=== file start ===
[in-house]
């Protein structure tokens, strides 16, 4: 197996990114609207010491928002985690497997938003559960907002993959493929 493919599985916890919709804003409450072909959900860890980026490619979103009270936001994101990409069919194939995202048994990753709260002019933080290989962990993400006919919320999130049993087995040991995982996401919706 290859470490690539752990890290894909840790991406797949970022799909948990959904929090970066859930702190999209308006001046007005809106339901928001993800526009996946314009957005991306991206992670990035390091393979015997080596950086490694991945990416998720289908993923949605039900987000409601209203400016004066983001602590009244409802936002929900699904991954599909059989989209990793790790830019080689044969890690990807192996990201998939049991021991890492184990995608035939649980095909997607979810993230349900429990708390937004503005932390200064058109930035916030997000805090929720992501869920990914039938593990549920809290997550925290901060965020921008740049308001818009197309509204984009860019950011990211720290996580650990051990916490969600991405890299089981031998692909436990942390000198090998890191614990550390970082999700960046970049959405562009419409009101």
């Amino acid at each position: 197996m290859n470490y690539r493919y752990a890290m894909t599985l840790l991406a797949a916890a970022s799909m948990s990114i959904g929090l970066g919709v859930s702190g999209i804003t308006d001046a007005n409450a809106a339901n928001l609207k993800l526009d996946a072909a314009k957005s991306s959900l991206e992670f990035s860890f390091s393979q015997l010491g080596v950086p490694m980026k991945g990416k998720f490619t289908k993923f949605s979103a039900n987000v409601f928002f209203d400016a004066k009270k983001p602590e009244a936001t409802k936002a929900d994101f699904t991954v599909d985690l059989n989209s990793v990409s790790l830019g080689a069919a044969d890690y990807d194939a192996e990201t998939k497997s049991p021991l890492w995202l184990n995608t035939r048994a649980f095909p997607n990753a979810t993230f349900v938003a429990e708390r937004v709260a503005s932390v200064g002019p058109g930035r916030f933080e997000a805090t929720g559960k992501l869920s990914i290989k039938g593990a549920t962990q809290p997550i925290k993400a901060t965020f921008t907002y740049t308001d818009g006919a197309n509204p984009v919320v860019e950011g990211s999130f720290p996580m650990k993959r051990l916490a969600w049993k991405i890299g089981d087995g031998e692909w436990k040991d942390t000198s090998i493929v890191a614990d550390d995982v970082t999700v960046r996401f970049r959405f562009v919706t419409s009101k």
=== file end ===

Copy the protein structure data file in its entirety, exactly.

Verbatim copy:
[in-house]
């Protein structure tokens, strides 16, 4: 197996990114609207010491928002985690497997938003559960907002993959493929 493919599985916890919709804003409450072909959900860890980026490619979103009270936001994101990409069919194939995202048994990753709260002019933080290989962990993400006919919320999130049993087995040991995982996401919706 290859470490690539752990890290894909840790991406797949970022799909948990959904929090970066859930702190999209308006001046007005809106339901928001993800526009996946314009957005991306991206992670990035390091393979015997080596950086490694991945990416998720289908993923949605039900987000409601209203400016004066983001602590009244409802936002929900699904991954599909059989989209990793790790830019080689044969890690990807192996990201998939049991021991890492184990995608035939649980095909997607979810993230349900429990708390937004503005932390200064058109930035916030997000805090929720992501869920990914039938593990549920809290997550925290901060965020921008740049308001818009197309509204984009860019950011990211720290996580650990051990916490969600991405890299089981031998692909436990942390000198090998890191614990550390970082999700960046970049959405562009419409009101």
């Amino acid at each position: 197996m290859n470490y690539r493919y752990a890290m894909t599985l840790l991406a797949a916890a970022s799909m948990s990114i959904g929090l970066g919709v859930s702190g999209i804003t308006d001046a007005n409450a809106a339901n928001l609207k993800l526009d996946a072909a314009k957005s991306s959900l991206e992670f990035s860890f390091s393979q015997l010491g080596v950086p490694m980026k991945g990416k998720f490619t289908k993923f949605s979103a039900n987000v409601f928002f209203d400016a004066k009270k983001p602590e009244a936001t409802k936002a929900d994101f699904t991954v599909d985690l059989n989209s990793v990409s790790l830019g080689a069919a044969d890690y990807d194939a192996e990201t998939k497997s049991p021991l890492w995202l184990n995608t035939r048994a649980f095909p997607n990753a979810t993230f349900v938003a429990e708390r937004v709260a503005s932390v200064g002019p058109g930035r916030f933080e997000a805090t929720g559960k992501l869920s990914i290989k039938g593990a549920t962990q809290p997550i925290k993400a901060t965020f921008t907002y740049t308001d818009g006919a197309n509204p984009v919320v860019e950011g990211s999130f720290p996580m650990k993959r051990l916490a969600w049993k991405i890299g089981d087995g031998e692909w436990k040991d942390t000198s090998i493929v890191a614990d550390d995982v970082t999700v960046r996401f970049r959405f562009v919706t419409s009101k």